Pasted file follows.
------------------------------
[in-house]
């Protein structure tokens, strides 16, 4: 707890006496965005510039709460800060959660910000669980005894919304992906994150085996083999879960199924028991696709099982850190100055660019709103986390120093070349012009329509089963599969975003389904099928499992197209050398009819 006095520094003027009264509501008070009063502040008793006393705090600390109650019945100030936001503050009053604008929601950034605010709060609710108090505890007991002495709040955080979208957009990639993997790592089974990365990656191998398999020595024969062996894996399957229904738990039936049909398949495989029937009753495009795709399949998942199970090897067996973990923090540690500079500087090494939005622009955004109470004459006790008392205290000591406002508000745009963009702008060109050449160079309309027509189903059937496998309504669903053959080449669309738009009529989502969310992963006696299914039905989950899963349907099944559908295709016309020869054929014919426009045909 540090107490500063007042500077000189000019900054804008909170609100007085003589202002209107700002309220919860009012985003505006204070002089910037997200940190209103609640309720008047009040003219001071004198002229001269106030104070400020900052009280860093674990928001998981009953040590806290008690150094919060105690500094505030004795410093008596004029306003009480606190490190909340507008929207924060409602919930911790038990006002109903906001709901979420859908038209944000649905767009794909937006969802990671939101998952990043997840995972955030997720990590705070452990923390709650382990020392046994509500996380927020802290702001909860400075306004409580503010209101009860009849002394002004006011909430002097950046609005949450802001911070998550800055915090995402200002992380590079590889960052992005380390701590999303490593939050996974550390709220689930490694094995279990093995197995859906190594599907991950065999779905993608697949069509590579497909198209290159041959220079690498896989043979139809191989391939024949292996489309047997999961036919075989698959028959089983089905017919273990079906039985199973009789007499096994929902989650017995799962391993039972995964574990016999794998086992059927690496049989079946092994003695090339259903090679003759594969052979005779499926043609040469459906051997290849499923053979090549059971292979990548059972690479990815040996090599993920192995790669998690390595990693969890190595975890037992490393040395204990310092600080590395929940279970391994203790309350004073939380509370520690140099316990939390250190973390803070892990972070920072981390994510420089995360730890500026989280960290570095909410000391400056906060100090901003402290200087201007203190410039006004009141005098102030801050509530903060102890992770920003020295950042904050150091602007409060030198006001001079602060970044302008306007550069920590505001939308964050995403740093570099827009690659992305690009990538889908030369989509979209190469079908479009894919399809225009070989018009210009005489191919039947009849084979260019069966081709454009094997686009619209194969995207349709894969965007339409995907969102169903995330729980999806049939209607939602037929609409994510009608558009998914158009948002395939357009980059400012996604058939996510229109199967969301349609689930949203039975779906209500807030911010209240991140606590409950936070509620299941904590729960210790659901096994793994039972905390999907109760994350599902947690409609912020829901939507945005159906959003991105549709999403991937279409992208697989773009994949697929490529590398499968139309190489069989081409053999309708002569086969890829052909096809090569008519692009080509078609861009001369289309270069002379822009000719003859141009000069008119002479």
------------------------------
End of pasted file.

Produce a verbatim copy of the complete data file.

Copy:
[in-house]
């Protein structure tokens, strides 16, 4: 707890006496965005510039709460800060959660910000669980005894919304992906994150085996083999879960199924028991696709099982850190100055660019709103986390120093070349012009329509089963599969975003389904099928499992197209050398009819 006095520094003027009264509501008070009063502040008793006393705090600390109650019945100030936001503050009053604008929601950034605010709060609710108090505890007991002495709040955080979208957009990639993997790592089974990365990656191998398999020595024969062996894996399957229904738990039936049909398949495989029937009753495009795709399949998942199970090897067996973990923090540690500079500087090494939005622009955004109470004459006790008392205290000591406002508000745009963009702008060109050449160079309309027509189903059937496998309504669903053959080449669309738009009529989502969310992963006696299914039905989950899963349907099944559908295709016309020869054929014919426009045909 540090107490500063007042500077000189000019900054804008909170609100007085003589202002209107700002309220919860009012985003505006204070002089910037997200940190209103609640309720008047009040003219001071004198002229001269106030104070400020900052009280860093674990928001998981009953040590806290008690150094919060105690500094505030004795410093008596004029306003009480606190490190909340507008929207924060409602919930911790038990006002109903906001709901979420859908038209944000649905767009794909937006969802990671939101998952990043997840995972955030997720990590705070452990923390709650382990020392046994509500996380927020802290702001909860400075306004409580503010209101009860009849002394002004006011909430002097950046609005949450802001911070998550800055915090995402200002992380590079590889960052992005380390701590999303490593939050996974550390709220689930490694094995279990093995197995859906190594599907991950065999779905993608697949069509590579497909198209290159041959220079690498896989043979139809191989391939024949292996489309047997999961036919075989698959028959089983089905017919273990079906039985199973009789007499096994929902989650017995799962391993039972995964574990016999794998086992059927690496049989079946092994003695090339259903090679003759594969052979005779499926043609040469459906051997290849499923053979090549059971292979990548059972690479990815040996090599993920192995790669998690390595990693969890190595975890037992490393040395204990310092600080590395929940279970391994203790309350004073939380509370520690140099316990939390250190973390803070892990972070920072981390994510420089995360730890500026989280960290570095909410000391400056906060100090901003402290200087201007203190410039006004009141005098102030801050509530903060102890992770920003020295950042904050150091602007409060030198006001001079602060970044302008306007550069920590505001939308964050995403740093570099827009690659992305690009990538889908030369989509979209190469079908479009894919399809225009070989018009210009005489191919039947009849084979260019069966081709454009094997686009619209194969995207349709894969965007339409995907969102169903995330729980999806049939209607939602037929609409994510009608558009998914158009948002395939357009980059400012996604058939996510229109199967969301349609689930949203039975779906209500807030911010209240991140606590409950936070509620299941904590729960210790659901096994793994039972905390999907109760994350599902947690409609912020829901939507945005159906959003991105549709999403991937279409992208697989773009994949697929490529590398499968139309190489069989081409053999309708002569086969890829052909096809090569008519692009080509078609861009001369289309270069002379822009000719003859141009000069008119002479």